Since the first case of feline hyperthyroidism was diagnosed in 1979, it has become the most common endocrine-related disease found in older cats. A new study published by the American Chemical Society has finally revealed how this hormonal disorder may have grown to be so widespread among cats.
Scientists previously suspected this phenomenon could be linked to household flame retardants that were introduced in the mid-1970s. At this time, manufacturers began to put polybrominated diphenyl ethers (PBDEs) into textiles, polyurethane foam, plastics, and electronics.
In 2004, however, U.S. manufacturers started voluntarily phasing out PBDEs due to increasing environmental and health concerns. The substitutes included organophosphate esters (OPEs) such as tris(1,3-dichloroisopropyl) phosphate (TDCIPP), which is commonly used as a fire retardant in polyurethane foam made for upholstered furniture and automobile cushions.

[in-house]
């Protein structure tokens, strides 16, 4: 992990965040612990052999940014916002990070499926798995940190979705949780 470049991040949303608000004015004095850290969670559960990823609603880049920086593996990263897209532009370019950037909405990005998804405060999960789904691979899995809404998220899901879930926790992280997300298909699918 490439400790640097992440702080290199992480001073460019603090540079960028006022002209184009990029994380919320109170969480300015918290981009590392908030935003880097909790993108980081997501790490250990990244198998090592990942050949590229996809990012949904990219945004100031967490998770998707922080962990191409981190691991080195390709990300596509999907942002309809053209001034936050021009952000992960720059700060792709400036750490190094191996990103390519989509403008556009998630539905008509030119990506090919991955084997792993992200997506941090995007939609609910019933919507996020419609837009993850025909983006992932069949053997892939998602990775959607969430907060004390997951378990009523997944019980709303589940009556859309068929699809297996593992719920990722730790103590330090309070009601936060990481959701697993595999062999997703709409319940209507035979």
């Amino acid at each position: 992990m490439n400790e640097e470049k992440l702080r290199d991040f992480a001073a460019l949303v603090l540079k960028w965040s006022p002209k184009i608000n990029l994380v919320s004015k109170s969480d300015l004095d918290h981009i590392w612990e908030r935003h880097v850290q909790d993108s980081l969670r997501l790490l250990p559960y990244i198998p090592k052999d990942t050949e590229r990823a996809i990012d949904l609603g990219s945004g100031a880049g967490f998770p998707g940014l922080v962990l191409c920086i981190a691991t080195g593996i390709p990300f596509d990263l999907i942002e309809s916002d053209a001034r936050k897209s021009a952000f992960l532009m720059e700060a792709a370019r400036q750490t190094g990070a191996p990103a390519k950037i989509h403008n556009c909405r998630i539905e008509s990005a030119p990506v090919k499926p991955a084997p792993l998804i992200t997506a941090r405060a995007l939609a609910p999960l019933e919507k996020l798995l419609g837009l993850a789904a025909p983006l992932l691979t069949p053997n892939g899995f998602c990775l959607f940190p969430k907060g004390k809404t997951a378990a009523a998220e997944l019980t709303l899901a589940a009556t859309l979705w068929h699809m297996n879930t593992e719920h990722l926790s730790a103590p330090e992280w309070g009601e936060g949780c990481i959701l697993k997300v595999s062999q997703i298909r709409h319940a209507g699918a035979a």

Experts have recently begun to suspect that TDCIPPs can act as endocrine disruptors, just like PBDEs. With this in mind, a team of experts led by Kim Anderson set out to investigate a potential link between TDCIPPs and feline hyperthyroidism.
The study was focused on 78 older house cats, half with hyperthyroidism and half without, who were equipped with silicone tags. Silicone picks up volatile organic compounds, and silicone wristbands have been used in previous studies to monitor human exposure to environmental chemicals.
After the cats had worn the tags for seven days, the researchers analyzed the silicone. Higher levels of TDCIPP were detected in the tags worn by cats with hyperthyroidism. In addition, frequent TDCIPP exposure was associated with air fresheners, houses built after 2005, and upholstered furniture.
The study is published in the journal Environmental Science & Technology.
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